Questions and Answers (20:10)

Lou: “If God does not punish, then who sends the fire down from heaven on the wicked?” Rev 20:9. You’ve already alluded to that. Also, “Who caused Ananias and Sapphira to fall dead?” Acts 5:1-11.

Graham: I would want to make a difference between two kinds of death. What happened to Ananias and Sapphira is what the Bible calls the first death, and they will be resurrected. Their future, in which resurrection they will arise, is between them and God. But what happened to Ananias and Sapphira is different from this awful death at the end. Now when fire comes down from God and consumes the resurrected wicked (Rev 20:9), God is there, no doubt about it. But as we have discussed before, this “fire” is His life-giving glory which is described in the Bible as having the appearance of fire (Ezek 1:26-27; Dan 7:9-10; Rev 4:5). In fact, if we were among the saved, we would have been living in this life-giving glory for a thousand years, and it won’t have hurt anybody. It’s only if we’re willfully and rebelliously out of harmony with God that this glory is damaging. God in mercy has veiled this life-giving glory for our sake. His so-called “strange act” (Isa 28:21) is when He ceases to veil His life-giving glory. When this earth is no longer a dark place, and His glory fills the earth, all that is out of harmony is consumed. He doesn’t turn His back on this. He’s there. He’s watching His children. It’s His glory. But He’s not torturing His dying children to death. That’s the difference.

Lou: You once told me that we will bask in that glory for all eternity. We will never want it to go out.

Graham: Oh, I like the fact that this is everlasting fire. If the fire is God’s glory, it had better not go out. We will live in this everlasting fire for eternity, but it’s His life-giving glory.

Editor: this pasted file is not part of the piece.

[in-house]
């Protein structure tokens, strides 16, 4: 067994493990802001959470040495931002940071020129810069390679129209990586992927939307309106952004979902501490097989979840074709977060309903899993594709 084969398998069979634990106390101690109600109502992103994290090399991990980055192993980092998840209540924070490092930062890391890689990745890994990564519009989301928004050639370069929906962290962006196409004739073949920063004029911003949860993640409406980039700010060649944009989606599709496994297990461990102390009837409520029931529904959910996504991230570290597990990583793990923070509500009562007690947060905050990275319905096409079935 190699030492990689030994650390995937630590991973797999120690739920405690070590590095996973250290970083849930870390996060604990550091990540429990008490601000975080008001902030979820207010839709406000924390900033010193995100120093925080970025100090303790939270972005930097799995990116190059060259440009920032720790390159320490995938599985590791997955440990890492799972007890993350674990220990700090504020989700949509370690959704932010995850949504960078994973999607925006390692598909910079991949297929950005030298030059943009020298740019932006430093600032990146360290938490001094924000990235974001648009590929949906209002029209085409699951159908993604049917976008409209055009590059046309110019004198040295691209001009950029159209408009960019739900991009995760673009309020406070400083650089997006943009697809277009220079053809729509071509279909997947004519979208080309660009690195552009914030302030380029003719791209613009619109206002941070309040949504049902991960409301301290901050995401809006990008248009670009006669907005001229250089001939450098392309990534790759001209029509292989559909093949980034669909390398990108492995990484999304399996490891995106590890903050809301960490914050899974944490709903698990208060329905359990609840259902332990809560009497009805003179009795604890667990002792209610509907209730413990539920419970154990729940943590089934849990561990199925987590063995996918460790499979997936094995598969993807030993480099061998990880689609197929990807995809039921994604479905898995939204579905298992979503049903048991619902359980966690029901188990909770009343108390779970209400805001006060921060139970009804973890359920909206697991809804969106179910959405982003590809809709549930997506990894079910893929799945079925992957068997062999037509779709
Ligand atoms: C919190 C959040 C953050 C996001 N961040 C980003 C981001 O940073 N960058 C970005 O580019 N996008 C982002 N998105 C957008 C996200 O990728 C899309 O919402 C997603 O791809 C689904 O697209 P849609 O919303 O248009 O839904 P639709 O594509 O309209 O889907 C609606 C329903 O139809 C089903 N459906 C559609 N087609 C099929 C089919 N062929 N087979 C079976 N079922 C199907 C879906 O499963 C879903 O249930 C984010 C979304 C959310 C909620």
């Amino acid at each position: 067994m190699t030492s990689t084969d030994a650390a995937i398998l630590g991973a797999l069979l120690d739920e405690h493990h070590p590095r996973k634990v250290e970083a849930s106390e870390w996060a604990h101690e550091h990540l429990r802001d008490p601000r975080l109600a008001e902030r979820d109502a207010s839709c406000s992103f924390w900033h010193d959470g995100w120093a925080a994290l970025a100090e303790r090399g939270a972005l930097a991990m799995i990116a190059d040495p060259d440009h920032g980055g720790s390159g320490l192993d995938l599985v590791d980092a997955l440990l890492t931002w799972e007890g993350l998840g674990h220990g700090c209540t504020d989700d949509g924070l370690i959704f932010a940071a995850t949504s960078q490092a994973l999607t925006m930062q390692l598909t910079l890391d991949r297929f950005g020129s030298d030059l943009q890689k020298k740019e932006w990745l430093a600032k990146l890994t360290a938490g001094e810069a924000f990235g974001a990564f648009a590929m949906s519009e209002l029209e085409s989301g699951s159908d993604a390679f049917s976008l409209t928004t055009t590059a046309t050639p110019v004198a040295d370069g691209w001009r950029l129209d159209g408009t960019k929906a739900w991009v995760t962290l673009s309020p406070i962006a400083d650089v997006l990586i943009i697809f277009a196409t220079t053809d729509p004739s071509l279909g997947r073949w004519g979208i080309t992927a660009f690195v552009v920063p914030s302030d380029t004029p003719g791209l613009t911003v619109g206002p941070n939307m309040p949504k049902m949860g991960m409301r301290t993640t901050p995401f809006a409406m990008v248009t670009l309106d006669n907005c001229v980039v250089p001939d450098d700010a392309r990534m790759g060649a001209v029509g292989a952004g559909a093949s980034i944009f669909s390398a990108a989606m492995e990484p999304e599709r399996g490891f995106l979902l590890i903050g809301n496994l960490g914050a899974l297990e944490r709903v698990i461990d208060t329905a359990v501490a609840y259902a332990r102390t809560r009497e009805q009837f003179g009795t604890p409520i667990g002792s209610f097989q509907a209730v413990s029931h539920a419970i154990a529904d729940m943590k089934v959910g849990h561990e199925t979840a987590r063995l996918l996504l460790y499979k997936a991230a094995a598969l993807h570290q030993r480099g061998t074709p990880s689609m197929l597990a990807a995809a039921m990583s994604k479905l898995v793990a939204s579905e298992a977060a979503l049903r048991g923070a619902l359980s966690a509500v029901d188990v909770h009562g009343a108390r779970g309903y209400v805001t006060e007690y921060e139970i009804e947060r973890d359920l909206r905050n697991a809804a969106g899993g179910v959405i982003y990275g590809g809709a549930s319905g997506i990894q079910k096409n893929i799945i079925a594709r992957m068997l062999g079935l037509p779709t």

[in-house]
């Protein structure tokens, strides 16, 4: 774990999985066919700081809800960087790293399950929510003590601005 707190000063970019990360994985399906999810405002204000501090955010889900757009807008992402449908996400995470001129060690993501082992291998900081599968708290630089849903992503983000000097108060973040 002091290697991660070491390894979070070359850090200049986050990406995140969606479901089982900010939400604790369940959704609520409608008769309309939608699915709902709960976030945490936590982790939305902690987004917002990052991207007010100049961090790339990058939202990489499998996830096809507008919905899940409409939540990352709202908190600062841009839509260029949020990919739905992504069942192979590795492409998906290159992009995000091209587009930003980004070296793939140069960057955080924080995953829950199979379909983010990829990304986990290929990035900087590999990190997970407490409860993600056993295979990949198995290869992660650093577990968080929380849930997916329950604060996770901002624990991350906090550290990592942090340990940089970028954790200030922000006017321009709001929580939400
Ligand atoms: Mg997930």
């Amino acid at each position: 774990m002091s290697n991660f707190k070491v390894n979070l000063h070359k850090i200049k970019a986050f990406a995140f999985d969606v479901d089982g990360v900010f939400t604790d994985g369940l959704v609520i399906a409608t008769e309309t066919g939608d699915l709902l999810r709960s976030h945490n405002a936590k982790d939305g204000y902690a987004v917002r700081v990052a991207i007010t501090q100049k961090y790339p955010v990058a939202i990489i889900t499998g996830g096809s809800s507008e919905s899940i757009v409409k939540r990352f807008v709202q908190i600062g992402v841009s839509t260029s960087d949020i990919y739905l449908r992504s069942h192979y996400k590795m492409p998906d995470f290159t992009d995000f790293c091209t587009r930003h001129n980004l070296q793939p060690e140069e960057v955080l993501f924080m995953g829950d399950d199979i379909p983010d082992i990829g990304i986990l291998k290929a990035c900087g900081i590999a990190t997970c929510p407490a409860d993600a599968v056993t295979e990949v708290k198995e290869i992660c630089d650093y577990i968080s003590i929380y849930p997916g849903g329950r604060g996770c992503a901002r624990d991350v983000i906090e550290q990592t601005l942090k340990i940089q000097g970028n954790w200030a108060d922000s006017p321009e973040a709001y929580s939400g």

Lou: Someone raised the same basic question about the Flood. “Are you saying God doesn’t kill? What about the Flood?”

Graham: This is a similar question to the one about Ananias and Sapphira. The deaths at the time of the Flood belong to the first death. I see God bringing the Flood as an emergency measure, and a very serious one at that. The Flood was a very risky thing for Him to do, lest we serve Him from fear. And certainly the Flood didn’t win their hearts. The survivors built a tower to escape Him not long after (Gen 11:1-9). But He did it to preserve contact with the human race. Those who died in the Flood died the first death. And all who died in the Flood will be resurrected.

Lou: A related question: “How do we explain where God in the Old Testament told His people again and again to wipe out the enemy? Here are God’s children being instructed by God to do this. How do you reconcile that with a loving God?”

Graham: That was truly an emergency measure. But before He did that, He said to the children of Israel, “When I take you out of Egypt, I’ll send my angel ahead of you. I’ll send hornets ahead of you. I’ll use the forces of nature to remove your enemies one way or the other. Let Me do it” (Exod 23:23-30). But they didn’t trust Him on this, as with so many other things He sought to do for them. And so He stooped and met them where they were and helped them fight. But while He helped them, He still hated the fighting. How do we know? When David wanted to build the temple, God said, “You’re a great man as a warrior, but you’ve been a man of blood (1 Chr 28:3). That’s not My ideal,” and He went on record as not wanting the fighting. He never designed His people to fight their way into Canaan. But in their lack of faith, He helped them fight.

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